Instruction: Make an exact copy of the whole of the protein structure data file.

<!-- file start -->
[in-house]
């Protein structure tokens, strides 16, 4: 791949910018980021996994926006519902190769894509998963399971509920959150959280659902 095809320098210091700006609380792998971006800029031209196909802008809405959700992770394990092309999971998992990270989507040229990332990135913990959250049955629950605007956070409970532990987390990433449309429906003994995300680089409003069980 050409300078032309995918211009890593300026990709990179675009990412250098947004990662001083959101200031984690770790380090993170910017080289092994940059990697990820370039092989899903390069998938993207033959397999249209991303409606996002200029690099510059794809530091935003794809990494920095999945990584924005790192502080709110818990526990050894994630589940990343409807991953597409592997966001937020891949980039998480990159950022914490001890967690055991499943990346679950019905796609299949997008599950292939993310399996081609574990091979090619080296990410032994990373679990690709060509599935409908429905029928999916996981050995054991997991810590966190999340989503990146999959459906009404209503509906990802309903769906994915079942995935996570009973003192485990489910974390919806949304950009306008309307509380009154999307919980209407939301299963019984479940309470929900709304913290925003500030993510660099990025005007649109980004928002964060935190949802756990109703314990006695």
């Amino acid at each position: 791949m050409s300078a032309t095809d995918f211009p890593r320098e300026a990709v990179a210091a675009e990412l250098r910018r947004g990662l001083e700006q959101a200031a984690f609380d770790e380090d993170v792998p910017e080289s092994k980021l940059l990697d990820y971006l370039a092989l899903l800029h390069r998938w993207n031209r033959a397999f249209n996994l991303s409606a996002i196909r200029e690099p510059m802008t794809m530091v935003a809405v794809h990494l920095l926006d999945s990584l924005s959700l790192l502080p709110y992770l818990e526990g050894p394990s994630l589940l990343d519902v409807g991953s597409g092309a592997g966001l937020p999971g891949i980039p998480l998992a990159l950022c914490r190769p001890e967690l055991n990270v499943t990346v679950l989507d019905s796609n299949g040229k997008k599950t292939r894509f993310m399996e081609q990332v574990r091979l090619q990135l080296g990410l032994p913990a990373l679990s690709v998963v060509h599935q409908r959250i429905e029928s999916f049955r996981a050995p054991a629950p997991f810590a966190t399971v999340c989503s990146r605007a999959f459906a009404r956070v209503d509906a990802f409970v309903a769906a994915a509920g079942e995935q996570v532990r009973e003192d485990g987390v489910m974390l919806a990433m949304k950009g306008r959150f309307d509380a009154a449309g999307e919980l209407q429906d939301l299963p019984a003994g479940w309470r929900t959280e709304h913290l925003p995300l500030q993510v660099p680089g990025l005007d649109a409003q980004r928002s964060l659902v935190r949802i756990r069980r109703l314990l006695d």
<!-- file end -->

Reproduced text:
[in-house]
């Protein structure tokens, strides 16, 4: 791949910018980021996994926006519902190769894509998963399971509920959150959280659902 095809320098210091700006609380792998971006800029031209196909802008809405959700992770394990092309999971998992990270989507040229990332990135913990959250049955629950605007956070409970532990987390990433449309429906003994995300680089409003069980 050409300078032309995918211009890593300026990709990179675009990412250098947004990662001083959101200031984690770790380090993170910017080289092994940059990697990820370039092989899903390069998938993207033959397999249209991303409606996002200029690099510059794809530091935003794809990494920095999945990584924005790192502080709110818990526990050894994630589940990343409807991953597409592997966001937020891949980039998480990159950022914490001890967690055991499943990346679950019905796609299949997008599950292939993310399996081609574990091979090619080296990410032994990373679990690709060509599935409908429905029928999916996981050995054991997991810590966190999340989503990146999959459906009404209503509906990802309903769906994915079942995935996570009973003192485990489910974390919806949304950009306008309307509380009154999307919980209407939301299963019984479940309470929900709304913290925003500030993510660099990025005007649109980004928002964060935190949802756990109703314990006695």
């Amino acid at each position: 791949m050409s300078a032309t095809d995918f211009p890593r320098e300026a990709v990179a210091a675009e990412l250098r910018r947004g990662l001083e700006q959101a200031a984690f609380d770790e380090d993170v792998p910017e080289s092994k980021l940059l990697d990820y971006l370039a092989l899903l800029h390069r998938w993207n031209r033959a397999f249209n996994l991303s409606a996002i196909r200029e690099p510059m802008t794809m530091v935003a809405v794809h990494l920095l926006d999945s990584l924005s959700l790192l502080p709110y992770l818990e526990g050894p394990s994630l589940l990343d519902v409807g991953s597409g092309a592997g966001l937020p999971g891949i980039p998480l998992a990159l950022c914490r190769p001890e967690l055991n990270v499943t990346v679950l989507d019905s796609n299949g040229k997008k599950t292939r894509f993310m399996e081609q990332v574990r091979l090619q990135l080296g990410l032994p913990a990373l679990s690709v998963v060509h599935q409908r959250i429905e029928s999916f049955r996981a050995p054991a629950p997991f810590a966190t399971v999340c989503s990146r605007a999959f459906a009404r956070v209503d509906a990802f409970v309903a769906a994915a509920g079942e995935q996570v532990r009973e003192d485990g987390v489910m974390l919806a990433m949304k950009g306008r959150f309307d509380a009154a449309g999307e919980l209407q429906d939301l299963p019984a003994g479940w309470r929900t959280e709304h913290l925003p995300l500030q993510v660099p680089g990025l005007d649109a409003q980004r928002s964060l659902v935190r949802i756990r069980r109703l314990l006695d």